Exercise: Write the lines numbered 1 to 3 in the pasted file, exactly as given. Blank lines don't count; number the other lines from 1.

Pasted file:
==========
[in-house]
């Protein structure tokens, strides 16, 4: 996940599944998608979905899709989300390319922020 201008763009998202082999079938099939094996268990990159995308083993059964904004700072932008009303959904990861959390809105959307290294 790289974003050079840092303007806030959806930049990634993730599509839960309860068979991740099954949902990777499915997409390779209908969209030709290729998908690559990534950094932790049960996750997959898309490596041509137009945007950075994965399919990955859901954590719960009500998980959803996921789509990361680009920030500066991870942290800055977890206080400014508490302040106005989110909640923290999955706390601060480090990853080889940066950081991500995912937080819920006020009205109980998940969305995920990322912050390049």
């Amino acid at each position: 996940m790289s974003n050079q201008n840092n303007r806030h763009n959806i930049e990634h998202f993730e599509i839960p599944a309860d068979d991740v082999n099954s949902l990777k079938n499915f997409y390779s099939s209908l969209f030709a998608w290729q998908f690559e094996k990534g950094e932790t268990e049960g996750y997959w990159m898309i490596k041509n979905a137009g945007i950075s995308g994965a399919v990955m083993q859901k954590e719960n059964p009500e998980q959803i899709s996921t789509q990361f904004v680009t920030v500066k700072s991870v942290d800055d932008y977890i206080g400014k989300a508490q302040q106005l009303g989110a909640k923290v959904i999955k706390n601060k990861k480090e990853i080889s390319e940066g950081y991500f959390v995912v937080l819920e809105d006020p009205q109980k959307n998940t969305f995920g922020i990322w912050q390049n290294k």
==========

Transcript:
[in-house]
């Protein structure tokens, strides 16, 4: 996940599944998608979905899709989300390319922020 201008763009998202082999079938099939094996268990990159995308083993059964904004700072932008009303959904990861959390809105959307290294 790289974003050079840092303007806030959806930049990634993730599509839960309860068979991740099954949902990777499915997409390779209908969209030709290729998908690559990534950094932790049960996750997959898309490596041509137009945007950075994965399919990955859901954590719960009500998980959803996921789509990361680009920030500066991870942290800055977890206080400014508490302040106005989110909640923290999955706390601060480090990853080889940066950081991500995912937080819920006020009205109980998940969305995920990322912050390049």
């Amino acid at each position: 996940m790289s974003n050079q201008n840092n303007r806030h763009n959806i930049e990634h998202f993730e599509i839960p599944a309860d068979d991740v082999n099954s949902l990777k079938n499915f997409y390779s099939s209908l969209f030709a998608w290729q998908f690559e094996k990534g950094e932790t268990e049960g996750y997959w990159m898309i490596k041509n979905a137009g945007i950075s995308g994965a399919v990955m083993q859901k954590e719960n059964p009500e998980q959803i899709s996921t789509q990361f904004v680009t920030v500066k700072s991870v942290d800055d932008y977890i206080g400014k989300a508490q302040q106005l009303g989110a909640k923290v959904i999955k706390n601060k990861k480090e990853i080889s390319e940066g950081y991500f959390v995912v937080l819920e809105d006020p009205q109980k959307n998940t969305f995920g922020i990322w912050q390049n290294k």